This Burt and I at His wedding in 1994

His name was Burton Chester. He was 37 years older than me. He was living in our farming community the day that I was brought home from the hospital. We four kids grew up knowing Burt as the friendly kind neighbor who stopped by the farm and sold seed corn to my Dad (Amcorn) and drank a lot of coffee. I grew to know him as the old white-haired guy.

Alas, as is the story, time changes EVERYTHING.
When I was 18, Burt was 55 at this time. He stopped by our family farmhouse one weekday and ask if my Dad was home. When I told him he would be soon he ran to town. Burt seemed pretty disappointed. “Well.”…I remember him saying as he rubbed his chin back and forth with his large hand..” Your dad told me I could stop by and use his welder one day this week. I need to get this part welded and back on the corn picker.” I smile and said, “I can hook you the welder for you. “

This act in itself was hilarious. My folks were in the middle of remodeling the kitchen and while they waited for Mom’s double wall ovens to come in Dad had hooked up the old stove in the basement so we still had an oven. Mind you we had to go from the kitchen, through the dining room, through the new living room, and down the stairs to the basement to use it. Allow me to just add here that baking cookies were an Olympic workout. I unhooked the stove and pushed the wire up through the basement window to Burt who was standing outside in the driveway to retrieve it. That is all there was to that story. Burt always told me it was then that he saw me as a grown person and not the daughter of that farm couple down the road.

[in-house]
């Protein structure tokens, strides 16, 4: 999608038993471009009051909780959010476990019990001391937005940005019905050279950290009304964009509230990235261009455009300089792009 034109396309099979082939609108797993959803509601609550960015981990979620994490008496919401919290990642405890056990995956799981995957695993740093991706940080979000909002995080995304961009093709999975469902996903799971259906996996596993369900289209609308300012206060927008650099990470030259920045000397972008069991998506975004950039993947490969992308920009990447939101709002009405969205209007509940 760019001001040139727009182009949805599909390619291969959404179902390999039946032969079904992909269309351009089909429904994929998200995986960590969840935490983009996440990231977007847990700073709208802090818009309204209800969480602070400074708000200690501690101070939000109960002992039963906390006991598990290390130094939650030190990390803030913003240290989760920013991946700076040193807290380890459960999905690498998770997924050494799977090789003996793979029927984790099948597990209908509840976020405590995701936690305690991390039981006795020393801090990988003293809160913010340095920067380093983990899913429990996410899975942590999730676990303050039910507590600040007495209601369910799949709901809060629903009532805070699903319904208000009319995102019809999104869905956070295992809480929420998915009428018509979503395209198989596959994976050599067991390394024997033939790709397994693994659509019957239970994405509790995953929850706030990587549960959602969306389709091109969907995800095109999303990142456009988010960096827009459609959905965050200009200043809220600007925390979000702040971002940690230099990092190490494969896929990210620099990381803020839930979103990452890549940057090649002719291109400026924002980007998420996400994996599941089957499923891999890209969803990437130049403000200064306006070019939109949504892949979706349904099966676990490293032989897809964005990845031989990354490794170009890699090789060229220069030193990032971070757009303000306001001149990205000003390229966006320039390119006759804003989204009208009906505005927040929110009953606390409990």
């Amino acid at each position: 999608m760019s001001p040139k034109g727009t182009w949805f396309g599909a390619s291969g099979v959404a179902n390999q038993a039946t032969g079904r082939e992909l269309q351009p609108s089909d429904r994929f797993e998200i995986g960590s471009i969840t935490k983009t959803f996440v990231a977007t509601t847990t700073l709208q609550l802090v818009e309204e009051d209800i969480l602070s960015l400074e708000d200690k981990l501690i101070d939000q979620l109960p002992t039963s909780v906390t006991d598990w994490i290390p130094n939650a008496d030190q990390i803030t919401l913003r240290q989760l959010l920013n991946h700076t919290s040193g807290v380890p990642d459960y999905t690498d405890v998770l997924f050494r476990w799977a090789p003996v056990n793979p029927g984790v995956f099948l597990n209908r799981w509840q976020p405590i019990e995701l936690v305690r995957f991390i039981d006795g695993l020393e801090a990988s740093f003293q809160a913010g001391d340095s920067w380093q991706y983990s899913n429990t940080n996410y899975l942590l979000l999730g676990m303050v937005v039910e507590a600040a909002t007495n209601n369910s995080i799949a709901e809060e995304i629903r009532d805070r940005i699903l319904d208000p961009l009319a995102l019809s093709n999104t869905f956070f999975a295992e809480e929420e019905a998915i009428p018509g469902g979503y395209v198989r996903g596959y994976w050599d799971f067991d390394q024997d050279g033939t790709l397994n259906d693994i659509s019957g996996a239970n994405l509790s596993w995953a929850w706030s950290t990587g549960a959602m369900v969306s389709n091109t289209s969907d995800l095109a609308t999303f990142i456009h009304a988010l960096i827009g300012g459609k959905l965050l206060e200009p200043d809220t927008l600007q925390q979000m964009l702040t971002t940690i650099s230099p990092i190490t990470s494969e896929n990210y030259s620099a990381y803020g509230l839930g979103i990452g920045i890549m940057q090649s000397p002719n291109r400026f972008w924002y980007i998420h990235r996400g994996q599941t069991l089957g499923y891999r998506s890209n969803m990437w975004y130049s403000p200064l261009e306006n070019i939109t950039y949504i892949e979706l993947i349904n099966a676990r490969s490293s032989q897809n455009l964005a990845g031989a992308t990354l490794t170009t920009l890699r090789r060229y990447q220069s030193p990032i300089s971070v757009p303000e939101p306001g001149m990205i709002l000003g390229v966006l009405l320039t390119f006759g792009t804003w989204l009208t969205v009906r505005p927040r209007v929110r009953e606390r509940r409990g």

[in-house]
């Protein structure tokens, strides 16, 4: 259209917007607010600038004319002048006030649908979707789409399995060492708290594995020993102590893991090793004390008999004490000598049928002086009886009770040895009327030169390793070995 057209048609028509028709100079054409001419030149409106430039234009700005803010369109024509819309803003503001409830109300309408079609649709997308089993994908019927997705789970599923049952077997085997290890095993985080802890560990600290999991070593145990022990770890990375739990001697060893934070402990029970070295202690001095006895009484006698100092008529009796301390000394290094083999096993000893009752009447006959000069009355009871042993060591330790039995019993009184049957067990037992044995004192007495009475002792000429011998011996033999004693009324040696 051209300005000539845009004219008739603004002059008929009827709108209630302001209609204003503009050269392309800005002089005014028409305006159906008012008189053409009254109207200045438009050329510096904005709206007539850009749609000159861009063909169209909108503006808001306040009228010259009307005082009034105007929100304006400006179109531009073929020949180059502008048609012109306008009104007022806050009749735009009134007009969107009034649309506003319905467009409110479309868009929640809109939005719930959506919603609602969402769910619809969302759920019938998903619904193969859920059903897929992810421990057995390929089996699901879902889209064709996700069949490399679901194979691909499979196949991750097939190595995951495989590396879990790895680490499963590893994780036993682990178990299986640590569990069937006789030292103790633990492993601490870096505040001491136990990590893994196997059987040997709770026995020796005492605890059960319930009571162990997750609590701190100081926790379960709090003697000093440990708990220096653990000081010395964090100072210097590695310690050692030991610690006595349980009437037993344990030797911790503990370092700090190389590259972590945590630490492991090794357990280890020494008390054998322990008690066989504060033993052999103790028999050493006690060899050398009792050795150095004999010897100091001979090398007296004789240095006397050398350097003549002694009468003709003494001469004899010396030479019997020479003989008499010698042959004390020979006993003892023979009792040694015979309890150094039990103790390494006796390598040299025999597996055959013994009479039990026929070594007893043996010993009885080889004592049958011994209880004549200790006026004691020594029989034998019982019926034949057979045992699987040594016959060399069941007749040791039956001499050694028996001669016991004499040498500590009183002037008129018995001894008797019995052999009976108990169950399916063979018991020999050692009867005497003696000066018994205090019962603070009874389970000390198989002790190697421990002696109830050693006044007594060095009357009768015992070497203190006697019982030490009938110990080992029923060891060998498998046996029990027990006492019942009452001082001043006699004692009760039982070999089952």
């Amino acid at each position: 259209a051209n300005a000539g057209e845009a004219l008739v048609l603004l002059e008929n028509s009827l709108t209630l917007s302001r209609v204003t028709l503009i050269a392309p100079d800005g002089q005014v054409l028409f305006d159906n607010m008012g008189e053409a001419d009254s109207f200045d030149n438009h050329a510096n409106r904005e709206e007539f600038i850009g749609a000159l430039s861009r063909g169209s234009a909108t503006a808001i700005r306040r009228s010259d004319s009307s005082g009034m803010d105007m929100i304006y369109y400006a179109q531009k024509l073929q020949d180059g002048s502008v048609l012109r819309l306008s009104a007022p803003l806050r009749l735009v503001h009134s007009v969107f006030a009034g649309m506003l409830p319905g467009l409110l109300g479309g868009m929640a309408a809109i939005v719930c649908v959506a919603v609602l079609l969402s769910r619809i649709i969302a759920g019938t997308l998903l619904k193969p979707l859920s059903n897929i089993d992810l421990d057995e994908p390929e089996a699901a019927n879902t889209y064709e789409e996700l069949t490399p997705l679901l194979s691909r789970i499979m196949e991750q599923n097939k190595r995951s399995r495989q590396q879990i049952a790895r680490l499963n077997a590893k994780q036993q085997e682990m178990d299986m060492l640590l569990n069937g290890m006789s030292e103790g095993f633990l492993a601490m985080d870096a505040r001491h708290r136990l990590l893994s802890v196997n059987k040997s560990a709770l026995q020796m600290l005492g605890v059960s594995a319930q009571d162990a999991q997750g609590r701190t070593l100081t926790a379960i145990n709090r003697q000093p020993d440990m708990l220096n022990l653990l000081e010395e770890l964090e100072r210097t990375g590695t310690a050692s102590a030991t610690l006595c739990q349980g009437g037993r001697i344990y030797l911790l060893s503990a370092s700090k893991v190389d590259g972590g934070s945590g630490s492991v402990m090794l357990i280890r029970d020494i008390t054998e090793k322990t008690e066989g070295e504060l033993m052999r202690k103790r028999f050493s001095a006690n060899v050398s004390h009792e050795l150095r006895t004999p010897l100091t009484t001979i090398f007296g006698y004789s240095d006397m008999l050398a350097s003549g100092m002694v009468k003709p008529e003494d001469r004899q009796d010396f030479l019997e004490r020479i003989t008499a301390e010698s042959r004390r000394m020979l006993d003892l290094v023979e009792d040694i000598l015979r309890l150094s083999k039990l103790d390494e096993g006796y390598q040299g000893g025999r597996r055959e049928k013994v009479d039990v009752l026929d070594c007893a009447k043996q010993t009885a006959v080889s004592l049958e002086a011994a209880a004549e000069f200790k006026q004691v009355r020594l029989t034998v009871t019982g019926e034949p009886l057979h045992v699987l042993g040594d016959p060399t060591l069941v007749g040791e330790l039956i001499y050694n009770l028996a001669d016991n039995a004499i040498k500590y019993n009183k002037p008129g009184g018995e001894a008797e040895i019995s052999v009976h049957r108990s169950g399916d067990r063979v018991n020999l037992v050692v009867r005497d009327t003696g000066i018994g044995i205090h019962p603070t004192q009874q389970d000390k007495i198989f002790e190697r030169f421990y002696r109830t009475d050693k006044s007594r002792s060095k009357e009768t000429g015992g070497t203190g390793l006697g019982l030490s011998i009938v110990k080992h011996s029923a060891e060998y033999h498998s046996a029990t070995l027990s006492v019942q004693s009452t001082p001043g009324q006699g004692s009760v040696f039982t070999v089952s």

Jump to 1983. My husband and I had just had our first baby. A sweet little girl born on Easter Sunday. What a Blessing. I took that as a special gift from God, not just our baby girl, but that she was born early Easter morn. That next week…on the way home from visiting my parents I was driving past Burt’s farm and he was walking on the road. I pulled the old diesel truck over and he opened the door, and I said “Hey Burt, look what the Easter Bunny brought us”. Of course, he made over our little bundle as do most polite people, but there was a spark in His eyes as he looked her over. Again, here come that large hand with long overstuffed looking fingers and he so gently reached up to touch her hand and she grabbed ahold of his finger…and he beamed.
I told him he needed to come by my house sometime for coffee whenever he was in my neck of the woods. (Which was just the next town over 8 miles). And visit he did. Burt came to my house at least twice a week for coffee for over twenty-six years! We were like soul mates. Best Friends. We enjoyed so many of the same things, and we could talk for hours and never run out of things to say. And oh what a celebration on a rainy day because that meant two pots of coffee or more. He introduced me to photography and the world always seemed brighter when looking through his lens.

Two more babies were born, and still, Burt was around. He seemed to enjoy our children. There was a time when my Dad had a slipped disc in his back and in the early mornings Burt would come to my old trailer and watch my three babies so I could run down to my dad’s and do his morning chores for him. For a man that had never had babies of his own…this was a wild adventure. We laughed about some of those moments over and over again.
In l990 Burt’s wife of 44 years passed. She was never happy on the farm, never happy in her marriage and it was no secret that she used alcohol to console her disappointment. There were no children from their marriage. Shortly after her death, Burt asked me if I could help him try to clean up his house a little bit. It had been 44 years of accumulated debris and over 70 cats were living in the house with no litter boxes.